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Hassan Mottaghi Moghaddam Shahri, Mohsen Yaghubi, Reza Ghasemi, Milad Chambari, Mahmood Hosseinzadeh Maleki,
Volume 10, Issue 2 (5-2022)

  • Introduction: Heart valve disease in pediatricsis an increasing global concern, especially in developing countries. This study aims to determine the clinical outcomes of pulmonary valve replacement (PVR) surgery in pediatrics.
  • Methods: The authors retrospectively identified all pediatrics undergoing PVR surgery at Imam Reza hospital (Mashhad, Iran) between 2000 and 2020. Their medical records were reviewed for demographic characteristics, clinical data (intra-operative and postoperative), and follow-up results. Echocardiography and electrocardiography were performedonall patients before the surgery and periodically after the surgery.
  • Results: Among 50 pediatrics undergoing surgical PVR, 38 (76%) were female and others were male (14%), with a mean age of 10.39±5.31 years. The leading cause of PVR was the Tetralogy of Fallot. There was a significant relationship between age at the time of surgery and the size of the pulmonary valve(P=0.02).There were also statistically significant differences between QTc intervals before and after surgery (P=0.001). Further more, there was a significant correlation between QTc intervals before and after surgery and the ageof pediatrics at the time of surgery (P=0.01, r=-0.6).There was also a statistically significant relationship between the ICU stay (P=0.01) and the weaning time of the mechanical ventilation (P=0.03).
  • Conclusion: It is recommended that this procedure ispostponed as much as possible to decrease postoperative life-threatening events in pediatrics.In addition, if this surgery is conducted with good surgical and nursing management, it can be safe with low complications among other cardiac valve procedures.

Feisal Rahimpour, Reza Ghasemi, Maryam Moradian, Mahmood Hosseinzadeh Maleki, Mohsen Yaghubi,
Volume 10, Issue 4 (12-2022)

  • The Tetralogy of Fallot is the most common cyanotic congenital heart disease that is often associated with chromosomal aberration had a high prevalence rate of all congenital heart diseases. The association of the Tetralogy of Fallot (ToF) with other congenital cardiac defects, especially with hypertrophic cardiomyopathy, is infrequent. While, unlike the tetralogy of Fallot, hypertrophic cardiomyopathy is accompanied by specific gene loci.
  • We report this scarce association in a 6-month male infant, cyanotic since birth and known with ToF, in her first hospital admission for treatment of recurring cyanotic crises. After the preliminary evaluations and the unsuccessful stenting of the patent ductus arteriousus (PDA) under an angiographic manner, he was prepared to undergo cardiac surgery to establish a modified Blalock-Taussig Shunt procedure. The patient was discharged in good condition and suggested that his parents follow up on his cardiac function after it. On follow-up at the age of three, the child had no cyanotic crises in this period.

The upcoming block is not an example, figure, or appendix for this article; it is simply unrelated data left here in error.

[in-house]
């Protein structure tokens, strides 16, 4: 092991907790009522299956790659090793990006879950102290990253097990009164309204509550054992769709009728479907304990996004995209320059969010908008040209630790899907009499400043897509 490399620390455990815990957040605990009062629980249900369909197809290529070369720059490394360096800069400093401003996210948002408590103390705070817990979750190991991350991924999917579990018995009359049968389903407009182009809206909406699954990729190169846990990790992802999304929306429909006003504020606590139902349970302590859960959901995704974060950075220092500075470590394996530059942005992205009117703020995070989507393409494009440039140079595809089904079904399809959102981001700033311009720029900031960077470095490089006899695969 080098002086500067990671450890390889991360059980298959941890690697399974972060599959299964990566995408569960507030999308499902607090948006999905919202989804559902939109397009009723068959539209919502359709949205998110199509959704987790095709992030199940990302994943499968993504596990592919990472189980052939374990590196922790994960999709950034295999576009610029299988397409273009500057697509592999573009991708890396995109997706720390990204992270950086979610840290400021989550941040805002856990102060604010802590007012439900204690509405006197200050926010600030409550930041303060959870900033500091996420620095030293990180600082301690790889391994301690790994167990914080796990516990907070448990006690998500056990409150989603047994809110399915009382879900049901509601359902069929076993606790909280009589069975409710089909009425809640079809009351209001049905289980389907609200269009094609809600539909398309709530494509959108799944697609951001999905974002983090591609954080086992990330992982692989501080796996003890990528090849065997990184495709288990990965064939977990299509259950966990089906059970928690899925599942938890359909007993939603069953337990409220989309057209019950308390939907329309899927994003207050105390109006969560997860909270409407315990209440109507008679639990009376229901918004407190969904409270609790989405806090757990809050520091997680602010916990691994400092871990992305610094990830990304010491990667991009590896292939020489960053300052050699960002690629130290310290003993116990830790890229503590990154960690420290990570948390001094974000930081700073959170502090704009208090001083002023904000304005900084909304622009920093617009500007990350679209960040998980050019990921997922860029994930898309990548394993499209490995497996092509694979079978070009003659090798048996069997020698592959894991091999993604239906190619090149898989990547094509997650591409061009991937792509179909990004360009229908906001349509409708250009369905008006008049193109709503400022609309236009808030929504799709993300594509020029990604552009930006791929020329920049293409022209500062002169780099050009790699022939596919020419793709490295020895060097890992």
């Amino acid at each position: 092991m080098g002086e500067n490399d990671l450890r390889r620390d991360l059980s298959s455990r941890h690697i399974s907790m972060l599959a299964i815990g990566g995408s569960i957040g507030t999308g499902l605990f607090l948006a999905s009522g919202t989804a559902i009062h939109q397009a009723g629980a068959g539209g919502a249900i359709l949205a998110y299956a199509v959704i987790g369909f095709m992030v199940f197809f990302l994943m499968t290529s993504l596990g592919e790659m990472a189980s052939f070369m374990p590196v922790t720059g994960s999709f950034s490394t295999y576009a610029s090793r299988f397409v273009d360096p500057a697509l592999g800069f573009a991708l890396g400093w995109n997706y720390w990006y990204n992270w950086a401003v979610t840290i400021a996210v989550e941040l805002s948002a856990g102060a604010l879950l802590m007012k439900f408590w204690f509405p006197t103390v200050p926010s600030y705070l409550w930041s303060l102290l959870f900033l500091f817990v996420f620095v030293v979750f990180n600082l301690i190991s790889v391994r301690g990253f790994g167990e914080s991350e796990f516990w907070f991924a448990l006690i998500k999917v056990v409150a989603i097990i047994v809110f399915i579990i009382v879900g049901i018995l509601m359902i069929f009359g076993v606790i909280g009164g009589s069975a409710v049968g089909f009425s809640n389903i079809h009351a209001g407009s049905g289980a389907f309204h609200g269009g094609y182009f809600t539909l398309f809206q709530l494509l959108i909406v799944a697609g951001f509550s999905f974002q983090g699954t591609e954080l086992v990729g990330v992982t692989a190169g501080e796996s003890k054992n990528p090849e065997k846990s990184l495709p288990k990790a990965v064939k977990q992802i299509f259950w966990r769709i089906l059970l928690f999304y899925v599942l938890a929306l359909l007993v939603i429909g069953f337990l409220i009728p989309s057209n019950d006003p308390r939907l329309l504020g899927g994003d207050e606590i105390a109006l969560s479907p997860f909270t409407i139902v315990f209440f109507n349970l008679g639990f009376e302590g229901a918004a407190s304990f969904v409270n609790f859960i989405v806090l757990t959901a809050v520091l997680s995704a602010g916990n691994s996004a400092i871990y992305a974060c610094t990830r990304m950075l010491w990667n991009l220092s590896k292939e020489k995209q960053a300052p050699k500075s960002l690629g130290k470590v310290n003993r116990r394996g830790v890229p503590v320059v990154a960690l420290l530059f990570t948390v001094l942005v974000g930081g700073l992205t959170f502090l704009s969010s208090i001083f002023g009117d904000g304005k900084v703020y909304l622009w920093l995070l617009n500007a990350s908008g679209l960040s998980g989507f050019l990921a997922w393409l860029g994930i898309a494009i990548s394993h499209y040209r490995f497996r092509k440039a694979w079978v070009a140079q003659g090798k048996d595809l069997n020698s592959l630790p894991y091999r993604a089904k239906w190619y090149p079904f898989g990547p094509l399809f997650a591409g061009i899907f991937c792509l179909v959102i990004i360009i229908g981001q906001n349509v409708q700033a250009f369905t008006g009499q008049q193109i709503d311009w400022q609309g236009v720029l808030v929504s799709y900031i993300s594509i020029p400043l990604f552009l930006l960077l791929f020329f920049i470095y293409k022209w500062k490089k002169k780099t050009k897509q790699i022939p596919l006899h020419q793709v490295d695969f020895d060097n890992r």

Reza Ghasemi, Mahmood Hosseinzadeh Maleki, Saeideh Imani Moghaddam, Fatemeh Ramezani, Hamid Hoseinikhah, Mohsen Yaghubi,
Volume 10, Issue 4 (12-2022)

  • Introduction: Peripheral arterial disease in coronary artery disease (CAD) is associated with poor cardiovascular outcomes. This issue is more highlighted in patients undergoing coronary artery bypass graft surgery after catheterization procedures.
  • Methods: This study was observational on participants who recourse to the heart clinics and candidates for coronary angiography, based on inclusion and exclusion criteria. In the first, coronary angiography was performed, and so, if the patients had significant involvement of coronary arteries and had at least one inclusion criteria, for assessment of peripheral arterial disease (PAD), peripheral angiography through the femoral artery was performed. The statistical analysis was done by SPSS software (Version 16) and the data were analyzed using the descriptive statistics method, variance analysis, and Fisher's Exact Test. The level of significance was considered to be (0.05).
  • Results: Among all patients, there was no significant difference in the demographic variables such as gender (P= 0.497) and age (P= 0.069). The commonest peripheral artery involved in patients was the right femoral artery. A statistically significant relationship between gender and PAD was seen (P=0.001). There was no significant relationship between the type of involved coronary artery and gender (p=0.043; Fisher's Exact Test = 10.719).
  • Conclusion: More than one-third of participants with CAD had peripheral arterial involvement in iliofemoral arteries in this study. This situation increased the risk of complications in vascular blind catheterization. So, Improving PAD detection is crucial for more effective cardiovascular prevention and treatment.

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